Connected cars: What information about you & your driving is being tracked and collected?

Posted at 6:10 PM, Jul 21, 2016
and last updated 2016-07-21 18:30:55-04

Every year our cars are getting smarter. They're called "connected cars," which essentially means the vehicle's computer system is communicating with something else while you drive, whether its a device inside your car like a cell phone or the internet or outside sources like roadwork infrastructure or the automaker.

Ford Motor Company has Sync, General Motors, OnStar and Fiat-Chrysler has Uconnect. The common thread of all of these systems is they collect and capture a lot of information about you.

"Your car knows where you're going, when you're going, it knows your kind of driving habits," automotive journalist John McElroy said. He says consumers simple aren't aware of how much information is being collected.

If you look at Ford, GM's and Fiat-Chrysler's privacy policies it spells out some of the information includes your location, vehicle sensor data, tire pressure, safety belt usage and how you brake.

The International Federation of Automobiles (FIA)  recently found some Mercedes can track when a seatbelt tightens due to sudden braking. Also, vehicle GPS position is shared with manufacturers every two minutes.

McElroy says there is some information consumers are not going to care about but other data may shock them.

"Where I go, maybe who I'm visiting, who's been in my car, capturing conversations, which it can potentially do," McElroy said.

In statements provided to Action News, Ford and GM say some of the data collected helps provide services such as remote start and locking and unlocking your car. The data also helps monitor things like fuel level or problems with the car that the driver needs to be notified about. 

When you register your vehicles' in-car system, you are essentially opting in to the data collection. Lauren Smith, from the Future of Privacy Forum in Washington D.C., says it raises red flags.

"Some of the information may be going to the manufacturer, some may be staying locally on the car, some may be going to your insurance company if you've selected that, some may be going to some technology you've opted into. So we're trying to clarify for consumers what kind of information your car may collect and where the information is being sent."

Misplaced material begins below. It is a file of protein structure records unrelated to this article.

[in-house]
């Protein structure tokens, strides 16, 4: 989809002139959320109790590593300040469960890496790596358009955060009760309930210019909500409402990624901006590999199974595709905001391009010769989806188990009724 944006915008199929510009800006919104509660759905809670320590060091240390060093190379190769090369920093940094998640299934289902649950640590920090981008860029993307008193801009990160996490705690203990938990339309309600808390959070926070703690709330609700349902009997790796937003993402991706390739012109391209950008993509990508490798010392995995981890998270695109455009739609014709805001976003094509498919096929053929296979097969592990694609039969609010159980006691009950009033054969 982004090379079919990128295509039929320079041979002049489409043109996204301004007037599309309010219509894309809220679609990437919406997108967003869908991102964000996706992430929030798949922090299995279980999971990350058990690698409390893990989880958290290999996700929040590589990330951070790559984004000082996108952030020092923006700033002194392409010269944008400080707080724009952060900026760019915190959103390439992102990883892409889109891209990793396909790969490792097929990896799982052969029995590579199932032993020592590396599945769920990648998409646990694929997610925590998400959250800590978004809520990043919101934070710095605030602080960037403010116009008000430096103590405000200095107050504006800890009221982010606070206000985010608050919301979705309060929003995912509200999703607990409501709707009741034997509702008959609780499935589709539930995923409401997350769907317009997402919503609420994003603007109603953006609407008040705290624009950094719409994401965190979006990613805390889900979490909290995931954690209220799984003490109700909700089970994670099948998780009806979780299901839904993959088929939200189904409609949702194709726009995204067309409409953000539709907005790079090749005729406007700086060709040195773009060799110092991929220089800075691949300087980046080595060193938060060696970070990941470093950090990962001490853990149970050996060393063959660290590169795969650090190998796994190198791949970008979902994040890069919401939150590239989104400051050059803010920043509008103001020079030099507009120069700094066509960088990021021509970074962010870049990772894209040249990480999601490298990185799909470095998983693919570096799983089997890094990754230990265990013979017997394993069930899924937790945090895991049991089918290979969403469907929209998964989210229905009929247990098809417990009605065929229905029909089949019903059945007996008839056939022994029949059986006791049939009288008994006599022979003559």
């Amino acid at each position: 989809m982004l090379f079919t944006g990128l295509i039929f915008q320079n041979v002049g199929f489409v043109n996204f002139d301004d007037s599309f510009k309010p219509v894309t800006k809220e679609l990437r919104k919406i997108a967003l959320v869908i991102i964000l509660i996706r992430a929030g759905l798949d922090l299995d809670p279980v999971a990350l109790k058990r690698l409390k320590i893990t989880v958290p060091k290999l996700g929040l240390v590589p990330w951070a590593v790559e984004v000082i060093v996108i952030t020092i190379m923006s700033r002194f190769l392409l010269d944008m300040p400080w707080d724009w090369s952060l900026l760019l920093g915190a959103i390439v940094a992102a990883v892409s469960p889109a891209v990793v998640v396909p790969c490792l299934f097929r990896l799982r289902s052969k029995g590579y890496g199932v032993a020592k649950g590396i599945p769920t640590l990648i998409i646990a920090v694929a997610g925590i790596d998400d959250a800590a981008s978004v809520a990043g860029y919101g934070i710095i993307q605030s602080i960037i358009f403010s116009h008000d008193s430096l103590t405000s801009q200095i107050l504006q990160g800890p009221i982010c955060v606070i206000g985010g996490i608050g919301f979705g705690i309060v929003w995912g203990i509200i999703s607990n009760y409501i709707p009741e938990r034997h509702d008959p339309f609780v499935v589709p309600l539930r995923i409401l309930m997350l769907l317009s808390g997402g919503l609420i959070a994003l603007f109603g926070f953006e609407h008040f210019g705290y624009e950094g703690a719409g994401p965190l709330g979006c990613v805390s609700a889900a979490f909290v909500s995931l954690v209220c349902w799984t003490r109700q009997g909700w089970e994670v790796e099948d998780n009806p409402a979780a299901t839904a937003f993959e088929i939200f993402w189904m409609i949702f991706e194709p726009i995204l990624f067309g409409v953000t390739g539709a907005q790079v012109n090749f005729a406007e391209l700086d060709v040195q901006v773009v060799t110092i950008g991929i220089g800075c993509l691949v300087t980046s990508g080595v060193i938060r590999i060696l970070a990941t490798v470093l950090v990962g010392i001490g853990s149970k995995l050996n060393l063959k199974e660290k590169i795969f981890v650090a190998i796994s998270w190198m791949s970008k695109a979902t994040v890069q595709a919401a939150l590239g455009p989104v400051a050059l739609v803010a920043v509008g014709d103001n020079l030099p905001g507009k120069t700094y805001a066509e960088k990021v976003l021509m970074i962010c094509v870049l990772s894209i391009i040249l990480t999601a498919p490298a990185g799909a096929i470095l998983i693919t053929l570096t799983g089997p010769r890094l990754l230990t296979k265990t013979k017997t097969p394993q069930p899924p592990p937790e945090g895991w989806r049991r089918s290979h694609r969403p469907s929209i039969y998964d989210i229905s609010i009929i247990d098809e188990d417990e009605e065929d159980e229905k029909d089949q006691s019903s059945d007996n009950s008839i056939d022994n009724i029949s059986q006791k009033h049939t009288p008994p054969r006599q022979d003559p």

The ultimate connected car

Ken Lingenfelter's car collection is known worldwide and he gets a lot of calls from car enthusiasts. After he took a ride in his Bugatti Veyron, he received a different kind of phone call.

"They kind of asked me how things were going at the speed I was driving.  I was misbehaving just a little bit," Lingenfelter said with a smile.  "At the end of the conversation, they had indicated they had noticed some extra moisture in the crank case that they weren't expecting to see."

Yes, the information from Lingenfelter's car was being transmitted back to the Italian car company. A team of engineers flew in from Italy to fix his car. The rest of us shouldn't count on that kind of customer service with the cars we drive... but still, it may be a sign of things to come.

All Detroit automakers outline their data collection in extensive privacy policies on their websites. These policies also limit what can be shared with third parties. And while all the major automakers have signed something called Consumer Privacy Protection Principles, some groups are still calling for legislation to deal with this ever changing field.

Links to Detroit automakers privacy policies:

The following are statements provided by Ford and General Motors when we reached out to them about our report... Fiat-Chrysler referred us to their Privacy Policy.

Ford Statement

“Ford is absolutely committed to protecting our customers’ privacy. We are stewards of data, and we commit to protecting it.  Vehicle owners must opt-in before personal data is shared with us.  We seek to be transparent with customers about how we use the data they entrust to us so that we may provide services such remote start, lock, unlock, and locate their car via a smartphone app, as well as allow customers to check vehicle status like Fuel Level.”

GM Statement

Through OnStar, GM has been a global leader in connected vehicles for nearly 20 years, delivering valuable, innovative services that improve the overall customer experience. GM and OnStar take seriously matters that affect our customers' privacy and operate its services with strong privacy protections and practices.

Data generated by our connected vehicles provides GM with the ability to offer a host of services to our customers. These services generally focus on increased vehicle safety and security and provide additional value to the ownership experience – and in a number of instances OnStar services have helped save lives. We do not collect or use any personally-identifiable customer data without a customer’s consent. And, before a customer opts-in to any services, we describe what data is collected and how it will be used. If a customer declines, we do not collect any data from the vehicle.

There are multiple data sources in a vehicle that GM utilizes to enhance the customer experience.  Data collected could be used to provide remote entry technologies through a customer’s smart phone using the MyChevy, MyCadillac, MyBuick or MyGMC brand apps or include monitoring the health of the vehicle’s starter motor, fuel pump and 12-volt battery in the case of OnStar Proactive Alerts. If anomalies are detected, OnStar Proactive Alerts will notify drivers to take their vehicle in for service, reducing unexpected repairs.

OnStar data usage complies with all local laws concerning privacy. For more details, you can find OnStar’s privacy statement here: is